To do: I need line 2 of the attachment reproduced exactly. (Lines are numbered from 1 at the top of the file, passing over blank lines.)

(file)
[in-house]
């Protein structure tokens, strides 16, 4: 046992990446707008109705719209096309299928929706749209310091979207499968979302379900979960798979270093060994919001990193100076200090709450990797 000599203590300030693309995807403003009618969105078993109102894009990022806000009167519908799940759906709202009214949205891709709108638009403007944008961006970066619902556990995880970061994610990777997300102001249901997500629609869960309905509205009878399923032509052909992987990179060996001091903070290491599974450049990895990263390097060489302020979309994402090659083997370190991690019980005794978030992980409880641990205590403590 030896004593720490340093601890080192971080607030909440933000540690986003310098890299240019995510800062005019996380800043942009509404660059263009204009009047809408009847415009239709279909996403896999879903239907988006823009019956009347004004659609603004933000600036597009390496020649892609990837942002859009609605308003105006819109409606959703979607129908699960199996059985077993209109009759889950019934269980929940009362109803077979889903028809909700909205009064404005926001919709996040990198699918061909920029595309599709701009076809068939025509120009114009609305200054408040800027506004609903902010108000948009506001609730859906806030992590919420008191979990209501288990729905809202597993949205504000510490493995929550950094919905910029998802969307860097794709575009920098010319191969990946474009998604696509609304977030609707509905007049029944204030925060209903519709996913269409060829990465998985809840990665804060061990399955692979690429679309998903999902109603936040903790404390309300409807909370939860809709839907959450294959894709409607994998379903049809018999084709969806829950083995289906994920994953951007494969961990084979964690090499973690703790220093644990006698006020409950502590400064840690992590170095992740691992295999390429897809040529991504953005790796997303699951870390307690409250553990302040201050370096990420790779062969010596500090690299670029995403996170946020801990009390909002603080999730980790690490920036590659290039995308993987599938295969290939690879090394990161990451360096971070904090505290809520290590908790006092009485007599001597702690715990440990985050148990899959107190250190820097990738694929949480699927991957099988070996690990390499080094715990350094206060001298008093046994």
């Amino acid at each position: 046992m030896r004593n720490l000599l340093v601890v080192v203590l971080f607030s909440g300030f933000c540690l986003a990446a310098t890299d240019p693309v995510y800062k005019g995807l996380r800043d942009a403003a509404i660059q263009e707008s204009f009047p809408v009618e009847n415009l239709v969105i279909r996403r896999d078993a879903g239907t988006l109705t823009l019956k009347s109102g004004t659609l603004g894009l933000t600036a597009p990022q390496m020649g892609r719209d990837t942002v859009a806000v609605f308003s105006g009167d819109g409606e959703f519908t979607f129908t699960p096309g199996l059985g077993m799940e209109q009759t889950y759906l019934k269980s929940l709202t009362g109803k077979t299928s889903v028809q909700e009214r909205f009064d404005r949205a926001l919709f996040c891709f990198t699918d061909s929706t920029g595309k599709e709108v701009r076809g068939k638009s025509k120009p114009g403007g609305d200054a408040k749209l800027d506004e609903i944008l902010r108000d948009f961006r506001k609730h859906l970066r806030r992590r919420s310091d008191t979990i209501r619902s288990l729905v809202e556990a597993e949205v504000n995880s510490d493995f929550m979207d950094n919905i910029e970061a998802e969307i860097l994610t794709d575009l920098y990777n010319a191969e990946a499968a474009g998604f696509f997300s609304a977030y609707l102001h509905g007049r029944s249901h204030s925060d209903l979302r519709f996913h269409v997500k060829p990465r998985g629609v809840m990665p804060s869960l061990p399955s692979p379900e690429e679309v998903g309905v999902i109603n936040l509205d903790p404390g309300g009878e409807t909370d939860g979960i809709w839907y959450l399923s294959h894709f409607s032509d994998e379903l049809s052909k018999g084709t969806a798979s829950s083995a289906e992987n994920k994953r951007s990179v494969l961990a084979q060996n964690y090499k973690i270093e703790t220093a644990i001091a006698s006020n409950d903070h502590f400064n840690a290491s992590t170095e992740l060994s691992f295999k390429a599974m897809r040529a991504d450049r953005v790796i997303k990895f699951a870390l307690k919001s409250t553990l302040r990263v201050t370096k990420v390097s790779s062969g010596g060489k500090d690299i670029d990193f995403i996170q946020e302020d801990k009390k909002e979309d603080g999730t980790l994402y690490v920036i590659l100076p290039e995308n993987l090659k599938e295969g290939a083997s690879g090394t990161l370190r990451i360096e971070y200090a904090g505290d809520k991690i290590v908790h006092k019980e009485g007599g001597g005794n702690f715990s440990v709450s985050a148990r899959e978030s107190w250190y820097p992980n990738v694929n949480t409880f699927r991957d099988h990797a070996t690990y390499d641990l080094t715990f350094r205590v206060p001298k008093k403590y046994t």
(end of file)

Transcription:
């Protein structure tokens, strides 16, 4: 046992990446707008109705719209096309299928929706749209310091979207499968979302379900979960798979270093060994919001990193100076200090709450990797 000599203590300030693309995807403003009618969105078993109102894009990022806000009167519908799940759906709202009214949205891709709108638009403007944008961006970066619902556990995880970061994610990777997300102001249901997500629609869960309905509205009878399923032509052909992987990179060996001091903070290491599974450049990895990263390097060489302020979309994402090659083997370190991690019980005794978030992980409880641990205590403590 030896004593720490340093601890080192971080607030909440933000540690986003310098890299240019995510800062005019996380800043942009509404660059263009204009009047809408009847415009239709279909996403896999879903239907988006823009019956009347004004659609603004933000600036597009390496020649892609990837942002859009609605308003105006819109409606959703979607129908699960199996059985077993209109009759889950019934269980929940009362109803077979889903028809909700909205009064404005926001919709996040990198699918061909920029595309599709701009076809068939025509120009114009609305200054408040800027506004609903902010108000948009506001609730859906806030992590919420008191979990209501288990729905809202597993949205504000510490493995929550950094919905910029998802969307860097794709575009920098010319191969990946474009998604696509609304977030609707509905007049029944204030925060209903519709996913269409060829990465998985809840990665804060061990399955692979690429679309998903999902109603936040903790404390309300409807909370939860809709839907959450294959894709409607994998379903049809018999084709969806829950083995289906994920994953951007494969961990084979964690090499973690703790220093644990006698006020409950502590400064840690992590170095992740691992295999390429897809040529991504953005790796997303699951870390307690409250553990302040201050370096990420790779062969010596500090690299670029995403996170946020801990009390909002603080999730980790690490920036590659290039995308993987599938295969290939690879090394990161990451360096971070904090505290809520290590908790006092009485007599001597702690715990440990985050148990899959107190250190820097990738694929949480699927991957099988070996690990390499080094715990350094206060001298008093046994």